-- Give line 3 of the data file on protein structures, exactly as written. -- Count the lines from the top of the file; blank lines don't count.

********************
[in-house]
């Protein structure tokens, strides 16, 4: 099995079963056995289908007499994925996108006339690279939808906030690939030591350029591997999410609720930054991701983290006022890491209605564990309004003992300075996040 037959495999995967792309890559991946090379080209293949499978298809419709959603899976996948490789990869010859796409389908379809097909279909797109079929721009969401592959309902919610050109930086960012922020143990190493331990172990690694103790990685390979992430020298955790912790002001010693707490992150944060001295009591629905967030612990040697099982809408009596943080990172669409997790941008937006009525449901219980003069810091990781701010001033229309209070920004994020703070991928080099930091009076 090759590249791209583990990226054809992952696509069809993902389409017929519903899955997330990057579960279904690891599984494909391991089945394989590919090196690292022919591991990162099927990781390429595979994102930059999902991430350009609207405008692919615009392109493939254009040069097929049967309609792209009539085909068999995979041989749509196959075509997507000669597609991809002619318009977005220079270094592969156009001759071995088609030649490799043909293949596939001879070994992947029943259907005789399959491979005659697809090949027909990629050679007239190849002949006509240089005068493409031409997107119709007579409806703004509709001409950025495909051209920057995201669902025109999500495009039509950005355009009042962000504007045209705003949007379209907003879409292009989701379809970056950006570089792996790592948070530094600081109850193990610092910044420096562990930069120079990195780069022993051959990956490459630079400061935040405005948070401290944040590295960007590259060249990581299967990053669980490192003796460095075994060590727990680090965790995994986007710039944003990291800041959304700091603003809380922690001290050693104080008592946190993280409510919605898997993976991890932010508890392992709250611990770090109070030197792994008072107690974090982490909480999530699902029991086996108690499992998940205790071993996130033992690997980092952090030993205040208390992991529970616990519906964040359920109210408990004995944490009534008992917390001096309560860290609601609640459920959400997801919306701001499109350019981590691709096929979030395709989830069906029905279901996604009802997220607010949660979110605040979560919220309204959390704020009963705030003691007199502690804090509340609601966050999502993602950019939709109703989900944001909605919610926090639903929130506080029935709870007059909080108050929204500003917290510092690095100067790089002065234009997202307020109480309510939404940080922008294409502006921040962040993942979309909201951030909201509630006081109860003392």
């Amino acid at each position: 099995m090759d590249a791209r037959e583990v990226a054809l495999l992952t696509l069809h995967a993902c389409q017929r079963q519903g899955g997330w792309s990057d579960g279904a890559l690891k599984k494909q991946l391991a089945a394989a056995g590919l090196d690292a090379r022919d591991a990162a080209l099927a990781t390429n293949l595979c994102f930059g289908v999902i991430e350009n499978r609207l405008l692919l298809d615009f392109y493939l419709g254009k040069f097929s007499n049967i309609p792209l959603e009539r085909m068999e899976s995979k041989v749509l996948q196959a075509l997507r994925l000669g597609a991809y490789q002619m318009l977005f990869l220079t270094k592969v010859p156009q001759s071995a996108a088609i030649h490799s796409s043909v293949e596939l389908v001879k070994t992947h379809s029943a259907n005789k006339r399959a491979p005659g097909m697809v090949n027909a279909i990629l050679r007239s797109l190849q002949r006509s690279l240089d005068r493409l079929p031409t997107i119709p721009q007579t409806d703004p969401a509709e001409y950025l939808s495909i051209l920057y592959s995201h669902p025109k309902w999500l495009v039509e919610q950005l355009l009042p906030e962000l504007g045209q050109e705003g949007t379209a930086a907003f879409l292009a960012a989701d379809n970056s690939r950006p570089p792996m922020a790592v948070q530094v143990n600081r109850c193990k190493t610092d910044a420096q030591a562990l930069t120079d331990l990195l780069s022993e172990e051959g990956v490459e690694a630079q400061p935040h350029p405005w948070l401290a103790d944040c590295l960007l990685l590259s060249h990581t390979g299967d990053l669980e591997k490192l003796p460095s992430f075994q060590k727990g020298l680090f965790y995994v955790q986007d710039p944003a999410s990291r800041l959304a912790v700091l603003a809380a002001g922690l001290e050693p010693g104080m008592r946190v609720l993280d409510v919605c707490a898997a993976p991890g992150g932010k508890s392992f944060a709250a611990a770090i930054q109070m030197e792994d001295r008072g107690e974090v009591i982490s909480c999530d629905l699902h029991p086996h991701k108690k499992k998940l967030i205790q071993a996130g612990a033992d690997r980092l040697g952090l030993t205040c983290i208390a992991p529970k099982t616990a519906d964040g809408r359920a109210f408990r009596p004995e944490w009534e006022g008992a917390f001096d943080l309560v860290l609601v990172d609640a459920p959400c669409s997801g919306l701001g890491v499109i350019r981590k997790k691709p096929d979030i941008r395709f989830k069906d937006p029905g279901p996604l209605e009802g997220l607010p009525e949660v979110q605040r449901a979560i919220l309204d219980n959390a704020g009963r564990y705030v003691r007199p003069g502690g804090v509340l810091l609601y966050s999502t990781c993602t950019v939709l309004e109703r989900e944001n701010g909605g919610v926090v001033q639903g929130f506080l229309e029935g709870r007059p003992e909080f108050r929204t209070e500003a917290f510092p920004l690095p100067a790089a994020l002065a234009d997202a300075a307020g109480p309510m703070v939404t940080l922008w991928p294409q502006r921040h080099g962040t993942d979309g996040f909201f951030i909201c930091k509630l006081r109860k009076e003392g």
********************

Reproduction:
């Amino acid at each position: 099995m090759d590249a791209r037959e583990v990226a054809l495999l992952t696509l069809h995967a993902c389409q017929r079963q519903g899955g997330w792309s990057d579960g279904a890559l690891k599984k494909q991946l391991a089945a394989a056995g590919l090196d690292a090379r022919d591991a990162a080209l099927a990781t390429n293949l595979c994102f930059g289908v999902i991430e350009n499978r609207l405008l692919l298809d615009f392109y493939l419709g254009k040069f097929s007499n049967i309609p792209l959603e009539r085909m068999e899976s995979k041989v749509l996948q196959a075509l997507r994925l000669g597609a991809y490789q002619m318009l977005f990869l220079t270094k592969v010859p156009q001759s071995a996108a088609i030649h490799s796409s043909v293949e596939l389908v001879k070994t992947h379809s029943a259907n005789k006339r399959a491979p005659g097909m697809v090949n027909a279909i990629l050679r007239s797109l190849q002949r006509s690279l240089d005068r493409l079929p031409t997107i119709p721009q007579t409806d703004p969401a509709e001409y950025l939808s495909i051209l920057y592959s995201h669902p025109k309902w999500l495009v039509e919610q950005l355009l009042p906030e962000l504007g045209q050109e705003g949007t379209a930086a907003f879409l292009a960012a989701d379809n970056s690939r950006p570089p792996m922020a790592v948070q530094v143990n600081r109850c193990k190493t610092d910044a420096q030591a562990l930069t120079d331990l990195l780069s022993e172990e051959g990956v490459e690694a630079q400061p935040h350029p405005w948070l401290a103790d944040c590295l960007l990685l590259s060249h990581t390979g299967d990053l669980e591997k490192l003796p460095s992430f075994q060590k727990g020298l680090f965790y995994v955790q986007d710039p944003a999410s990291r800041l959304a912790v700091l603003a809380a002001g922690l001290e050693p010693g104080m008592r946190v609720l993280d409510v919605c707490a898997a993976p991890g992150g932010k508890s392992f944060a709250a611990a770090i930054q109070m030197e792994d001295r008072g107690e974090v009591i982490s909480c999530d629905l699902h029991p086996h991701k108690k499992k998940l967030i205790q071993a996130g612990a033992d690997r980092l040697g952090l030993t205040c983290i208390a992991p529970k099982t616990a519906d964040g809408r359920a109210f408990r009596p004995e944490w009534e006022g008992a917390f001096d943080l309560v860290l609601v990172d609640a459920p959400c669409s997801g919306l701001g890491v499109i350019r981590k997790k691709p096929d979030i941008r395709f989830k069906d937006p029905g279901p996604l209605e009802g997220l607010p009525e949660v979110q605040r449901a979560i919220l309204d219980n959390a704020g009963r564990y705030v003691r007199p003069g502690g804090v509340l810091l609601y966050s999502t990781c993602t950019v939709l309004e109703r989900e944001n701010g909605g919610v926090v001033q639903g929130f506080l229309e029935g709870r007059p003992e909080f108050r929204t209070e500003a917290f510092p920004l690095p100067a790089a994020l002065a234009d997202a300075a307020g109480p309510m703070v939404t940080l922008w991928p294409q502006r921040h080099g962040t993942d979309g996040f909201f951030i909201c930091k509630l006081r109860k009076e003392g």